I was not the target audience for Adam Lazarus’ Daughter, but maybe this discussion can help someone else.
Adam Lazarus’ Daughter is one of the most uncomfortable shows I’ve ever seen. At the end (its contents possibly brutally honest, or possibly exaggerated for the sake of causing controversy…it’s unclear), our ignorance to the facts make the audience even more guarded. How does one react to a show where a father discusses liking abusive porn, assaulting a father of his daughter’s friend, encouraging his daughter to attack a boy her age, and just missing being allowed to act like an absolute ass?
Because as unlikable as the character is, would it be better if we told him to be quiet? Does talking about it help? After spending an hour watching Lazarus’ character speak of all the nasty behaviour he engaged in and liked, I cannot say I understand him any better. The show did not allow me to form any connection with the man in question and to an extent, the whole performance actually feels like a therapy for the character. It’s a therapy I have no interest in hearing, but being a young woman blessed with a lovely father, I eventually find myself asking if my reaction matters. I am not the target audience for Daughter and maybe this can help someone else.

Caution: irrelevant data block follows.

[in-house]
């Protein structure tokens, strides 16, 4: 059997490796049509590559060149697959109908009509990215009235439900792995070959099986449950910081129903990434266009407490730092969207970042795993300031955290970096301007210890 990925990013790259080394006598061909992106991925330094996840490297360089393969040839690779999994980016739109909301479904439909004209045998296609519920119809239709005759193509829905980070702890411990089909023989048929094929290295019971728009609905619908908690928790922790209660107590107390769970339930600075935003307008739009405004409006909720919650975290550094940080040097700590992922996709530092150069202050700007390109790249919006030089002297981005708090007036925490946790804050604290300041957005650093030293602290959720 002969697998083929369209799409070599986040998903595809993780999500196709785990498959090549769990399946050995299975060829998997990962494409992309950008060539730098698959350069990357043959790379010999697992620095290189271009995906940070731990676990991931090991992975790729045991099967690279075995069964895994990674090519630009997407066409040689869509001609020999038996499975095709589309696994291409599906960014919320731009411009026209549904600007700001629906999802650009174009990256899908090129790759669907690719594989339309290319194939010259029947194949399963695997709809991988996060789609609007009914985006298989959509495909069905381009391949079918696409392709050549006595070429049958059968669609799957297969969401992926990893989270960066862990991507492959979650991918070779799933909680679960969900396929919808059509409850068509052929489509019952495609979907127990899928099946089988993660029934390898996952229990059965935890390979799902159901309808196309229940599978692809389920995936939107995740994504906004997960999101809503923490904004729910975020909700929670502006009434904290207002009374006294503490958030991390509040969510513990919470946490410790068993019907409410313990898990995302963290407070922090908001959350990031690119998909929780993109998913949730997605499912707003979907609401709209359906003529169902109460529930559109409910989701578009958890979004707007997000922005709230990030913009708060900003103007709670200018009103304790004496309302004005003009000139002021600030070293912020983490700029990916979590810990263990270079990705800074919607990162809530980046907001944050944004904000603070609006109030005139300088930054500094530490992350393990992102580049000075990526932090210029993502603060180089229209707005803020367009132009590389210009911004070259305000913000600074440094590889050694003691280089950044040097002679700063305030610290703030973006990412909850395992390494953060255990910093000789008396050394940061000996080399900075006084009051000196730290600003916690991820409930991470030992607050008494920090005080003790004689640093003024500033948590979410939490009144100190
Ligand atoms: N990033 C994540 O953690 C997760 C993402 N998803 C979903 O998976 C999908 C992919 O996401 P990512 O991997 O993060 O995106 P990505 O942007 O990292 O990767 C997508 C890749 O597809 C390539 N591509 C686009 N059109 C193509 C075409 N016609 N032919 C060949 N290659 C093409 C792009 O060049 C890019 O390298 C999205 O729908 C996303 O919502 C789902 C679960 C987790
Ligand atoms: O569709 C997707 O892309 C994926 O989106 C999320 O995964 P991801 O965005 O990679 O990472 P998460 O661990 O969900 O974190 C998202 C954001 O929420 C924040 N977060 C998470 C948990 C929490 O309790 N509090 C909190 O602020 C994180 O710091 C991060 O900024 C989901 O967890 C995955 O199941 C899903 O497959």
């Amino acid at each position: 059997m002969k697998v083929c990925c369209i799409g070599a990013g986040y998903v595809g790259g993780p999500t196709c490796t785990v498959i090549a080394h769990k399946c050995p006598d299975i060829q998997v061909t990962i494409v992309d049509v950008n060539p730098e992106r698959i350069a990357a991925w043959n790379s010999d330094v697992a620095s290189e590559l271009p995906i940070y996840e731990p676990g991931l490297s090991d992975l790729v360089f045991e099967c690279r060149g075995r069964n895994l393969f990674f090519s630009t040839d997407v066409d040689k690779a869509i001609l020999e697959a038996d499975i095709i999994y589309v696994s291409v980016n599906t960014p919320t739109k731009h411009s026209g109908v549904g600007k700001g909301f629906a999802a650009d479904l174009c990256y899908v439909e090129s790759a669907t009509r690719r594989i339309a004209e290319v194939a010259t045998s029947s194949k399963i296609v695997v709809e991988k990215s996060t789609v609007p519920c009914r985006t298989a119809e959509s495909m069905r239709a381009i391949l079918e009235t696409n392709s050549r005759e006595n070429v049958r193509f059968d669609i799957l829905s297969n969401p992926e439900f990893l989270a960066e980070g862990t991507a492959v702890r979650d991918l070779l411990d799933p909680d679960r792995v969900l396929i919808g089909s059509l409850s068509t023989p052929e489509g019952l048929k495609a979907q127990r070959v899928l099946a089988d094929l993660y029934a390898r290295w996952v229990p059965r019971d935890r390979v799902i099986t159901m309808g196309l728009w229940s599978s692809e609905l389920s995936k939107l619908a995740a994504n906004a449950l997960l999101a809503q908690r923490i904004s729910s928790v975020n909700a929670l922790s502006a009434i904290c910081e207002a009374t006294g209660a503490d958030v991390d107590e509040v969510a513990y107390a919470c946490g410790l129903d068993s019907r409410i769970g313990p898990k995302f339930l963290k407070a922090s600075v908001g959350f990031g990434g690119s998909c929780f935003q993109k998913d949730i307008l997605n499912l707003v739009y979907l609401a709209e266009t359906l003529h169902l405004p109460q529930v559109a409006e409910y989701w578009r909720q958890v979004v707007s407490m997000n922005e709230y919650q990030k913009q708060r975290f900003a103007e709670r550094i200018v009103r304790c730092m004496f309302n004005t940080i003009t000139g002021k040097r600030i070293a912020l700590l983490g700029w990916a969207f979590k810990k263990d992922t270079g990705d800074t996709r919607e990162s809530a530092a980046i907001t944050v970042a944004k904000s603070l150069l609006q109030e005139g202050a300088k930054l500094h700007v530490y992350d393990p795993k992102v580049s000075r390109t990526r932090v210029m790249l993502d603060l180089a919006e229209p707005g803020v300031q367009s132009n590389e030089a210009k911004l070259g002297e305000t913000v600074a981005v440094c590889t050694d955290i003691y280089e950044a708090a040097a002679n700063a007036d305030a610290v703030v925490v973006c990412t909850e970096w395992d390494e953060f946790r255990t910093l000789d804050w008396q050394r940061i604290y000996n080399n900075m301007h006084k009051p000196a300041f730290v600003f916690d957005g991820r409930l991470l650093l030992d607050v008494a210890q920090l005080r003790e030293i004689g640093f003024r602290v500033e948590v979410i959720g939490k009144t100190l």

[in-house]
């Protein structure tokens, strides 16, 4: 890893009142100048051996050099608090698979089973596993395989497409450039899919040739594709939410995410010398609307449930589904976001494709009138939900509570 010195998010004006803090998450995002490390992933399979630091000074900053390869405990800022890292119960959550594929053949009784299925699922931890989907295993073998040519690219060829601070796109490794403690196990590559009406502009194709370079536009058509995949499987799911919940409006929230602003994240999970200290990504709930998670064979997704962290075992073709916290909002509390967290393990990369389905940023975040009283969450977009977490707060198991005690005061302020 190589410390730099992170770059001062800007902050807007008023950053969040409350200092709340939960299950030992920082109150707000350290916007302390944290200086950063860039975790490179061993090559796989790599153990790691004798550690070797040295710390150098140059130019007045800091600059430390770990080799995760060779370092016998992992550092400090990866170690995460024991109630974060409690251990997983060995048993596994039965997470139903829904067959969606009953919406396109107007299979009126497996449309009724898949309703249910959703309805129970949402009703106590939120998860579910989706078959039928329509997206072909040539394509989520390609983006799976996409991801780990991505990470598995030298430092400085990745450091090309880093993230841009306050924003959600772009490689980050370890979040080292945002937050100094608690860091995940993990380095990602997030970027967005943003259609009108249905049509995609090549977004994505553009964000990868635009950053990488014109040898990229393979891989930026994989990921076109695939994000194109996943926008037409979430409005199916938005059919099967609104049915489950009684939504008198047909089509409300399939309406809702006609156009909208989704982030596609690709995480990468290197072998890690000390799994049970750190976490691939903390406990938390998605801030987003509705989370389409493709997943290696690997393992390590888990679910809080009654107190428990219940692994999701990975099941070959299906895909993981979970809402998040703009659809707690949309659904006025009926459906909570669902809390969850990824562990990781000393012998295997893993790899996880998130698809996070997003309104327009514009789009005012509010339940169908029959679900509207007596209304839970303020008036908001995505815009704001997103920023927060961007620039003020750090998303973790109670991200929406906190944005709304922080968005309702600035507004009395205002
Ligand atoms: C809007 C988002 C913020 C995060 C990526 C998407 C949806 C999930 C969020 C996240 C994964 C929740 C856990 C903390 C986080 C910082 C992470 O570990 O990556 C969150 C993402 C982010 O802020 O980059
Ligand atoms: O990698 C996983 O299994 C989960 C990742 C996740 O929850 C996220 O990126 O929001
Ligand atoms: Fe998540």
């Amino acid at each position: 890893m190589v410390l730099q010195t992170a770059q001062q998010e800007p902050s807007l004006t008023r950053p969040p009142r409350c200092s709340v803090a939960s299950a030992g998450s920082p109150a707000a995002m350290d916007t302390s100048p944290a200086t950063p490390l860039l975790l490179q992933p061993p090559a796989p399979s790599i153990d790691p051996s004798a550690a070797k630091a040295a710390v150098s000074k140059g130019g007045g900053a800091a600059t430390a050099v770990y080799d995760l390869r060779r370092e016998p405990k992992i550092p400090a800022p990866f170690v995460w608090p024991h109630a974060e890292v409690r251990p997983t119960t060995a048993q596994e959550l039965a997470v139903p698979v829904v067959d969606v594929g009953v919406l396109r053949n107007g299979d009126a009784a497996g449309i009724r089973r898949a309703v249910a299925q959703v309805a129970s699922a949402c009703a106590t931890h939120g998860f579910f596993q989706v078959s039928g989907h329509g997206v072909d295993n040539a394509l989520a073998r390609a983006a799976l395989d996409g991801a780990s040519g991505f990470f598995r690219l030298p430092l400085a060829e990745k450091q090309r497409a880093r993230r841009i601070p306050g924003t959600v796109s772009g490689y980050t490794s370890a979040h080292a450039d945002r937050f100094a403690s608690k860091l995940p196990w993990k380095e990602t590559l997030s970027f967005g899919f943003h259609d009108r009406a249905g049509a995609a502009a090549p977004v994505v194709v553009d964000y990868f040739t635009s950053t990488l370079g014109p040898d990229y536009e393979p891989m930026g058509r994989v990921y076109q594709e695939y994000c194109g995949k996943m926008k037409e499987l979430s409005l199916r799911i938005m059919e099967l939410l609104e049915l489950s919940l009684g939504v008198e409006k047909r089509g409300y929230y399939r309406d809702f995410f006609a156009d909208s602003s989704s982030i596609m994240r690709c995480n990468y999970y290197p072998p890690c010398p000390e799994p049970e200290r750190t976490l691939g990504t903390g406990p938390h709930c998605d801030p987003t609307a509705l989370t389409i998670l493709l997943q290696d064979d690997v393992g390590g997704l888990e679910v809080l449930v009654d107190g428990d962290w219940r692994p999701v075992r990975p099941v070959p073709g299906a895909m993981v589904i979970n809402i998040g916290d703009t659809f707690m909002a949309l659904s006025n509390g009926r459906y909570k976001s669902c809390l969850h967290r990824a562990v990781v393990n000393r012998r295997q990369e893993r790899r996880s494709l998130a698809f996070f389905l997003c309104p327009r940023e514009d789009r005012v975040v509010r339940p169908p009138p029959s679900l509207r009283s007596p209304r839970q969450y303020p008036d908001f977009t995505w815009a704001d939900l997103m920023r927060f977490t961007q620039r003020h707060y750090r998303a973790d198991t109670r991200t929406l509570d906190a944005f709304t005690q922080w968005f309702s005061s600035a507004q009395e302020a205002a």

Because Lazarus’ character wants to be a better man, but cannot help missing his own life. Behaving good does not make him happy, nor does having a daughter – for as much as he says to love her. It is a problematic situation which would definitely be more engaging to a wider audience if the problematic behaviour he outlines was not so excessive and, to many, triggering in itself.
The contrast between who you want to be, who you are, and which version of you makes you the happiest could be a conversation starter – but with Daughter, no new conversation sparked for me. It only made me happy to be born far away from this energy, and feel sorry for the -hopefully – fictional little girl and wife.